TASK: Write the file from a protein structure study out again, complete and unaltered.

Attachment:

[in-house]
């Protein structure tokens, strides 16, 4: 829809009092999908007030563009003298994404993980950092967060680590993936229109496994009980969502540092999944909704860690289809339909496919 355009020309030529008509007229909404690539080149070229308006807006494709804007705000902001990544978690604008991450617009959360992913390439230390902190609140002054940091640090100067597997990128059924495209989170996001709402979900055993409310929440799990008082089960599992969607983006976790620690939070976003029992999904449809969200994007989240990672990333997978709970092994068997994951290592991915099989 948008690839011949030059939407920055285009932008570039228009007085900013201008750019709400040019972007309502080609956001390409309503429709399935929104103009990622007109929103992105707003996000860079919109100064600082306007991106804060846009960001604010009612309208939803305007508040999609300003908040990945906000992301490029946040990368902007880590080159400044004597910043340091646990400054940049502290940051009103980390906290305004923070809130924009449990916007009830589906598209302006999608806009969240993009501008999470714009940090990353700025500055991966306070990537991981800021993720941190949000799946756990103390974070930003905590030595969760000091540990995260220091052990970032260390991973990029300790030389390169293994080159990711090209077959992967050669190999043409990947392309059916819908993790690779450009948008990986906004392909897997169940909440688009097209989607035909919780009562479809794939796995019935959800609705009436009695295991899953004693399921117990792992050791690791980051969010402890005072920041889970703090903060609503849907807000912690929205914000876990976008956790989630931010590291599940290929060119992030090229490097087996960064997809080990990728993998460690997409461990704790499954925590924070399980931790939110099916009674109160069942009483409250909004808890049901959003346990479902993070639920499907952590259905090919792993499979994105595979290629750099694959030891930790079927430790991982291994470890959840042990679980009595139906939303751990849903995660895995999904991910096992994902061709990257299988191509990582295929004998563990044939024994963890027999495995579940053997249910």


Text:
[in-house]
């Protein structure tokens, strides 16, 4: 829809009092999908007030563009003298994404993980950092967060680590993936229109496994009980969502540092999944909704860690289809339909496919 355009020309030529008509007229909404690539080149070229308006807006494709804007705000902001990544978690604008991450617009959360992913390439230390902190609140002054940091640090100067597997990128059924495209989170996001709402979900055993409310929440799990008082089960599992969607983006976790620690939070976003029992999904449809969200994007989240990672990333997978709970092994068997994951290592991915099989 948008690839011949030059939407920055285009932008570039228009007085900013201008750019709400040019972007309502080609956001390409309503429709399935929104103009990622007109929103992105707003996000860079919109100064600082306007991106804060846009960001604010009612309208939803305007508040999609300003908040990945906000992301490029946040990368902007880590080159400044004597910043340091646990400054940049502290940051009103980390906290305004923070809130924009449990916007009830589906598209302006999608806009969240993009501008999470714009940090990353700025500055991966306070990537991981800021993720941190949000799946756990103390974070930003905590030595969760000091540990995260220091052990970032260390991973990029300790030389390169293994080159990711090209077959992967050669190999043409990947392309059916819908993790690779450009948008990986906004392909897997169940909440688009097209989607035909919780009562479809794939796995019935959800609705009436009695295991899953004693399921117990792992050791690791980051969010402890005072920041889970703090903060609503849907807000912690929205914000876990976008956790989630931010590291599940290929060119992030090229490097087996960064997809080990990728993998460690997409461990704790499954925590924070399980931790939110099916009674109160069942009483409250909004808890049901959003346990479902993070639920499907952590259905090919792993499979994105595979290629750099694959030891930790079927430790991982291994470890959840042990679980009595139906939303751990849903995660895995999904991910096992994902061709990257299988191509990582295929004998563990044939024994963890027999495995579940053997249910």